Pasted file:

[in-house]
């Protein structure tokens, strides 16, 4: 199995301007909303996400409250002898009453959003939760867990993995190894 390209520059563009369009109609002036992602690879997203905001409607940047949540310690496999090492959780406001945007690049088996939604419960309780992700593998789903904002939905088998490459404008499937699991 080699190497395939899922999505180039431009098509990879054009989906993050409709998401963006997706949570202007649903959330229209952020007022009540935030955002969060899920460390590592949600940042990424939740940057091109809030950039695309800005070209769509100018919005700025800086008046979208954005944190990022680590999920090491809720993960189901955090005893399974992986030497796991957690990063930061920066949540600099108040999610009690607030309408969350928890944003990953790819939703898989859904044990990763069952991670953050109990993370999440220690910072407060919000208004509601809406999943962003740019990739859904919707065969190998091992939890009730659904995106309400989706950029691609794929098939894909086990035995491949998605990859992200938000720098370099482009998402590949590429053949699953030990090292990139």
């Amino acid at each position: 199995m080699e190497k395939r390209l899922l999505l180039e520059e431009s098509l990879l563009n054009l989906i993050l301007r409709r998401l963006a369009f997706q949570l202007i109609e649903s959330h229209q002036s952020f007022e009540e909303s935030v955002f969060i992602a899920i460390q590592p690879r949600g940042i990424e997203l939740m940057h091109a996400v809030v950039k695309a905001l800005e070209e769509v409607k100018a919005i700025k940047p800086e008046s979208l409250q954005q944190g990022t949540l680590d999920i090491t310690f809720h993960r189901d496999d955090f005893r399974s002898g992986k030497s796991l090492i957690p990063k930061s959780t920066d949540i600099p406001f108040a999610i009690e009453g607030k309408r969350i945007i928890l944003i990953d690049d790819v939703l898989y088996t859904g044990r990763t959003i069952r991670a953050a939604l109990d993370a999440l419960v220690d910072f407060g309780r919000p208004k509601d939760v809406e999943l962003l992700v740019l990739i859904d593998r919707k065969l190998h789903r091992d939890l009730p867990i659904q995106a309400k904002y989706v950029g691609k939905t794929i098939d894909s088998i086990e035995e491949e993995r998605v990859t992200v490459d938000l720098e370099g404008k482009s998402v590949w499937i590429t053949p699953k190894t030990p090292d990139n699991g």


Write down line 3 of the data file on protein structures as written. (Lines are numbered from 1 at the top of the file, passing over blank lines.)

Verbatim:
């Amino acid at each position: 199995m080699e190497k395939r390209l899922l999505l180039e520059e431009s098509l990879l563009n054009l989906i993050l301007r409709r998401l963006a369009f997706q949570l202007i109609e649903s959330h229209q002036s952020f007022e009540e909303s935030v955002f969060i992602a899920i460390q590592p690879r949600g940042i990424e997203l939740m940057h091109a996400v809030v950039k695309a905001l800005e070209e769509v409607k100018a919005i700025k940047p800086e008046s979208l409250q954005q944190g990022t949540l680590d999920i090491t310690f809720h993960r189901d496999d955090f005893r399974s002898g992986k030497s796991l090492i957690p990063k930061s959780t920066d949540i600099p406001f108040a999610i009690e009453g607030k309408r969350i945007i928890l944003i990953d690049d790819v939703l898989y088996t859904g044990r990763t959003i069952r991670a953050a939604l109990d993370a999440l419960v220690d910072f407060g309780r919000p208004k509601d939760v809406e999943l962003l992700v740019l990739i859904d593998r919707k065969l190998h789903r091992d939890l009730p867990i659904q995106a309400k904002y989706v950029g691609k939905t794929i098939d894909s088998i086990e035995e491949e993995r998605v990859t992200v490459d938000l720098e370099g404008k482009s998402v590949w499937i590429t053949p699953k190894t030990p090292d990139n699991g």